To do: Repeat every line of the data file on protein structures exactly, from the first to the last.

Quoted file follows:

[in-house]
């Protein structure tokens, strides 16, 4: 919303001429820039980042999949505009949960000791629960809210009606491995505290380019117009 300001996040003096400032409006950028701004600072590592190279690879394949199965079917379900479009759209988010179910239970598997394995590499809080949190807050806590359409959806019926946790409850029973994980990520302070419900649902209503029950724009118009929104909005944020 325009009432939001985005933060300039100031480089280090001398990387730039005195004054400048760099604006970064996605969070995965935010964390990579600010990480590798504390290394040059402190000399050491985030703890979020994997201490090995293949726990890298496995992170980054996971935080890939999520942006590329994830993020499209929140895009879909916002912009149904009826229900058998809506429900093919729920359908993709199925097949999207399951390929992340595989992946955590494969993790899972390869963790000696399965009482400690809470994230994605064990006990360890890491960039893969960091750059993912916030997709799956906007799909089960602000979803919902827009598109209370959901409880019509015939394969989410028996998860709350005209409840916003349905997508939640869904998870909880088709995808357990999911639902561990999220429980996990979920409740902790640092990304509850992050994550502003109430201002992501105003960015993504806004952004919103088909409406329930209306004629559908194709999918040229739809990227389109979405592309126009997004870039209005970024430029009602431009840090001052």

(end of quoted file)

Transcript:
[in-house]
């Protein structure tokens, strides 16, 4: 919303001429820039980042999949505009949960000791629960809210009606491995505290380019117009 300001996040003096400032409006950028701004600072590592190279690879394949199965079917379900479009759209988010179910239970598997394995590499809080949190807050806590359409959806019926946790409850029973994980990520302070419900649902209503029950724009118009929104909005944020 325009009432939001985005933060300039100031480089280090001398990387730039005195004054400048760099604006970064996605969070995965935010964390990579600010990480590798504390290394040059402190000399050491985030703890979020994997201490090995293949726990890298496995992170980054996971935080890939999520942006590329994830993020499209929140895009879909916002912009149904009826229900058998809506429900093919729920359908993709199925097949999207399951390929992340595989992946955590494969993790899972390869963790000696399965009482400690809470994230994605064990006990360890890491960039893969960091750059993912916030997709799956906007799909089960602000979803919902827009598109209370959901409880019509015939394969989410028996998860709350005209409840916003349905997508939640869904998870909880088709995808357990999911639902561990999220429980996990979920409740902790640092990304509850992050994550502003109430201002992501105003960015993504806004952004919103088909409406329930209306004629559908194709999918040229739809990227389109979405592309126009997004870039209005970024430029009602431009840090001052």